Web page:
Tag: Claire England

CTAN Hires Claire England as New Executive Director

The Central Texas Angel Network, one of the country’s most active angel investing groups, named Claire England as its new executive director.

An Austin native, England, who previously served as director of global expansion for Tech Ranch, has a long history of supporting local startups. She also previously served as executive director of RISE Austin and serves as the Austin Chair for Startup America.

Brent Elyea, the previous director, left last October to join an early-stage venture capital fund. The CTAN board unanimously chose England after an extensive regional search, according to a news release.

“We are very excited to announce this appointment,” Rick Timmins, CTAN board chair said in a news release. “Claire brings a strong background in member development, community relations and nonprofit organization building to CTAN’s programs. She has a deep sense of commitment to Austin’s startup ecosystem and to angel investing. And she has served nonprofits at all program, fundraising, and executive levels, bringing significant perspective to our organization.”

“I am absolutely thrilled to continue supporting Austin’s startup ecosystem through this new role with CTAN,” England said. “Early-stage investment is key to the long-term vitality of our economy, and Austin is very lucky to have one of the top angel networks in the country based right her in our backyard.”

In addition, CTAN announced its first 2015 funding cycle deadline is Friday. Entrepreneurs may apply via the CTAN website.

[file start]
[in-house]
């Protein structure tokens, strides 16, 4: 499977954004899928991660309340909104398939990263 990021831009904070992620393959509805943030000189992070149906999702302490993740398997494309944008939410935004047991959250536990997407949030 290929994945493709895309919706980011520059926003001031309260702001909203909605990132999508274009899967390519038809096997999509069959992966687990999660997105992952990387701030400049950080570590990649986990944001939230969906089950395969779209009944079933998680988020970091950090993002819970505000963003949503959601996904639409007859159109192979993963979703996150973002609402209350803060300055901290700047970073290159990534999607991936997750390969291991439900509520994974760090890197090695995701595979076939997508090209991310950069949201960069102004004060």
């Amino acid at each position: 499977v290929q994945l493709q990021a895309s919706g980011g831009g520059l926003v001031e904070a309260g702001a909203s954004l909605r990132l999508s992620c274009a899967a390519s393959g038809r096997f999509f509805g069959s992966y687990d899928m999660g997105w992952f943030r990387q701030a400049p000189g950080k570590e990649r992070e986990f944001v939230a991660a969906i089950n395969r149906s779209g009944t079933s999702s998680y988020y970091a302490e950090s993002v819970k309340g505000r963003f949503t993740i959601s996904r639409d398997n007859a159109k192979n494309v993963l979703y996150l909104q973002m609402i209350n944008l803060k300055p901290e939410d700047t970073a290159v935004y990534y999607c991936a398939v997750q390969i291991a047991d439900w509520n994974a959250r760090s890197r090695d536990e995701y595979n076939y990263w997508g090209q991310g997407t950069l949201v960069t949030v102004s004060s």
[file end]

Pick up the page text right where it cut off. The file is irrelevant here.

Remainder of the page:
CTAN members have invested more than $45 million in more than 100 companies since 2006. CTAN is one of the top five angel investing networks in the country.

Q &A with Claire England on Her New Role Promoting Startups at Tech Ranch Austin

Claire England earlier this year at RISE Austin, photo by Laura Lorek.

Claire England earlier this year at RISE Austin, photo by Laura Lorek.

Claire England, former executive director RISE Austin, has joined Tech Ranch Austin.
While England has resigned the full-time executive director role at RISE Austin, she will continue to work with the organization in an advisory role and is leading the planning of next year’s conference.
In her new role at Tech Ranch Austin, England will serve as managing director of global expansion and new initiatives. She will also be working with South by Southwest Interactive on engaging international startups for SXSW Interactive 2014.
In addition, England has also volunteered as the Austin Chair for Startup America, a position formerly held by the late Scott Robinson.
She will also volunteer to join the advisory board for the new Austin Global Shapers Hub, a program of the World Economic Forum. James Bilodeau is the founding curator.
“I’m VERY excited about all of this and looking forward to having an even bigger impact on our entrepreneur ecosystem!,” England wrote in an email announcing her new roles.
Upon hearing the news, Silicon Hills News jotted down a few questions to ask England via email about the Austin entrepreneurial ecosystem which she has had an active role in promoting.

Q. Why did you decide to join Tech Ranch Austin?